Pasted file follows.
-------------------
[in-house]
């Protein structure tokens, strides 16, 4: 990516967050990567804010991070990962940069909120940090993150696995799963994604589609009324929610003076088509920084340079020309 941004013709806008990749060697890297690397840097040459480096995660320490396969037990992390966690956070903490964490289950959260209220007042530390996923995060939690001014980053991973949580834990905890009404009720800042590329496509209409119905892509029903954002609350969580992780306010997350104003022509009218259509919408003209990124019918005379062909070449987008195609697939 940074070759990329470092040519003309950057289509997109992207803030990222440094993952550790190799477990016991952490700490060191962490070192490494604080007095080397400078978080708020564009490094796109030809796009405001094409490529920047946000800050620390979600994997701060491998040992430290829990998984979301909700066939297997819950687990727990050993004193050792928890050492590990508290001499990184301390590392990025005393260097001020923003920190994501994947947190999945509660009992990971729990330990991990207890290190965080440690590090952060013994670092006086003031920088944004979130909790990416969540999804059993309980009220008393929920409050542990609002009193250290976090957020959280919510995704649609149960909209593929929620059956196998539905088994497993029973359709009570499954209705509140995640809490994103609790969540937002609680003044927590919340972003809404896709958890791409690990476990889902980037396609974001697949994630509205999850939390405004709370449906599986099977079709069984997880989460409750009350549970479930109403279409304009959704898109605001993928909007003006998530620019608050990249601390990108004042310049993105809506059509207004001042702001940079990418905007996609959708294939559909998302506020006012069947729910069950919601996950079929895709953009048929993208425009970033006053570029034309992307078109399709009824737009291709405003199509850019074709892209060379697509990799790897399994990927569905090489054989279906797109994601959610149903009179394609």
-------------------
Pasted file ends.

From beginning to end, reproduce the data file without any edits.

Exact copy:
[in-house]
């Protein structure tokens, strides 16, 4: 990516967050990567804010991070990962940069909120940090993150696995799963994604589609009324929610003076088509920084340079020309 941004013709806008990749060697890297690397840097040459480096995660320490396969037990992390966690956070903490964490289950959260209220007042530390996923995060939690001014980053991973949580834990905890009404009720800042590329496509209409119905892509029903954002609350969580992780306010997350104003022509009218259509919408003209990124019918005379062909070449987008195609697939 940074070759990329470092040519003309950057289509997109992207803030990222440094993952550790190799477990016991952490700490060191962490070192490494604080007095080397400078978080708020564009490094796109030809796009405001094409490529920047946000800050620390979600994997701060491998040992430290829990998984979301909700066939297997819950687990727990050993004193050792928890050492590990508290001499990184301390590392990025005393260097001020923003920190994501994947947190999945509660009992990971729990330990991990207890290190965080440690590090952060013994670092006086003031920088944004979130909790990416969540999804059993309980009220008393929920409050542990609002009193250290976090957020959280919510995704649609149960909209593929929620059956196998539905088994497993029973359709009570499954209705509140995640809490994103609790969540937002609680003044927590919340972003809404896709958890791409690990476990889902980037396609974001697949994630509205999850939390405004709370449906599986099977079709069984997880989460409750009350549970479930109403279409304009959704898109605001993928909007003006998530620019608050990249601390990108004042310049993105809506059509207004001042702001940079990418905007996609959708294939559909998302506020006012069947729910069950919601996950079929895709953009048929993208425009970033006053570029034309992307078109399709009824737009291709405003199509850019074709892209060379697509990799790897399994990927569905090489054989279906797109994601959610149903009179394609």